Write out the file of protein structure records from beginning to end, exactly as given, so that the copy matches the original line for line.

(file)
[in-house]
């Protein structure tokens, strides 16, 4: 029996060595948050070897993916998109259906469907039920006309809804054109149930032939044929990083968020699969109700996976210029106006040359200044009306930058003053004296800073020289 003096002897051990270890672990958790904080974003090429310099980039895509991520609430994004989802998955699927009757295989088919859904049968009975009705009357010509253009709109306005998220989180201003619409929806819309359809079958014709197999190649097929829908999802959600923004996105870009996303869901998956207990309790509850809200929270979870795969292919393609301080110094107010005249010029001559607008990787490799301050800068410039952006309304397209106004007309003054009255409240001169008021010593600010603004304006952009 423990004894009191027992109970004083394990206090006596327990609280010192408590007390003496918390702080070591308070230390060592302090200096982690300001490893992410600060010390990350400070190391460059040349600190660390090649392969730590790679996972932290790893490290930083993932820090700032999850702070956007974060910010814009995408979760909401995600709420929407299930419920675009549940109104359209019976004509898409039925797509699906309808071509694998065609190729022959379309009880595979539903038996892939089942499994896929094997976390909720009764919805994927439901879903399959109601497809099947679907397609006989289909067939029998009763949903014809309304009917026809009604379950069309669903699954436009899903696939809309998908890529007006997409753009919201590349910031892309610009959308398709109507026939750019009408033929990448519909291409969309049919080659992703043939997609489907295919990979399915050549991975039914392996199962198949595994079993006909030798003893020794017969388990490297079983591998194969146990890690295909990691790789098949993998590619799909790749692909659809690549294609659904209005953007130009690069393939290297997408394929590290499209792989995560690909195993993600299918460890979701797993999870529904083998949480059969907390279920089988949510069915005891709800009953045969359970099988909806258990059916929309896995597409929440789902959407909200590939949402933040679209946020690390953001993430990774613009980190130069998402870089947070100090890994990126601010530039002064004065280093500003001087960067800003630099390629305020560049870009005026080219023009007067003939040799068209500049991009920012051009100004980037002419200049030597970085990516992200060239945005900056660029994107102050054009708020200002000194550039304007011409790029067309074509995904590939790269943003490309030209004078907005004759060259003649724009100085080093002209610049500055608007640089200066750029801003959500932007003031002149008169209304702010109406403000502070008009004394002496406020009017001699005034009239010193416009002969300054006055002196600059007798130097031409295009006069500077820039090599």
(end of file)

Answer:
[in-house]
């Protein structure tokens, strides 16, 4: 029996060595948050070897993916998109259906469907039920006309809804054109149930032939044929990083968020699969109700996976210029106006040359200044009306930058003053004296800073020289 003096002897051990270890672990958790904080974003090429310099980039895509991520609430994004989802998955699927009757295989088919859904049968009975009705009357010509253009709109306005998220989180201003619409929806819309359809079958014709197999190649097929829908999802959600923004996105870009996303869901998956207990309790509850809200929270979870795969292919393609301080110094107010005249010029001559607008990787490799301050800068410039952006309304397209106004007309003054009255409240001169008021010593600010603004304006952009 423990004894009191027992109970004083394990206090006596327990609280010192408590007390003496918390702080070591308070230390060592302090200096982690300001490893992410600060010390990350400070190391460059040349600190660390090649392969730590790679996972932290790893490290930083993932820090700032999850702070956007974060910010814009995408979760909401995600709420929407299930419920675009549940109104359209019976004509898409039925797509699906309808071509694998065609190729022959379309009880595979539903038996892939089942499994896929094997976390909720009764919805994927439901879903399959109601497809099947679907397609006989289909067939029998009763949903014809309304009917026809009604379950069309669903699954436009899903696939809309998908890529007006997409753009919201590349910031892309610009959308398709109507026939750019009408033929990448519909291409969309049919080659992703043939997609489907295919990979399915050549991975039914392996199962198949595994079993006909030798003893020794017969388990490297079983591998194969146990890690295909990691790789098949993998590619799909790749692909659809690549294609659904209005953007130009690069393939290297997408394929590290499209792989995560690909195993993600299918460890979701797993999870529904083998949480059969907390279920089988949510069915005891709800009953045969359970099988909806258990059916929309896995597409929440789902959407909200590939949402933040679209946020690390953001993430990774613009980190130069998402870089947070100090890994990126601010530039002064004065280093500003001087960067800003630099390629305020560049870009005026080219023009007067003939040799068209500049991009920012051009100004980037002419200049030597970085990516992200060239945005900056660029994107102050054009708020200002000194550039304007011409790029067309074509995904590939790269943003490309030209004078907005004759060259003649724009100085080093002209610049500055608007640089200066750029801003959500932007003031002149008169209304702010109406403000502070008009004394002496406020009017001699005034009239010193416009002969300054006055002196600059007798130097031409295009006069500077820039090599």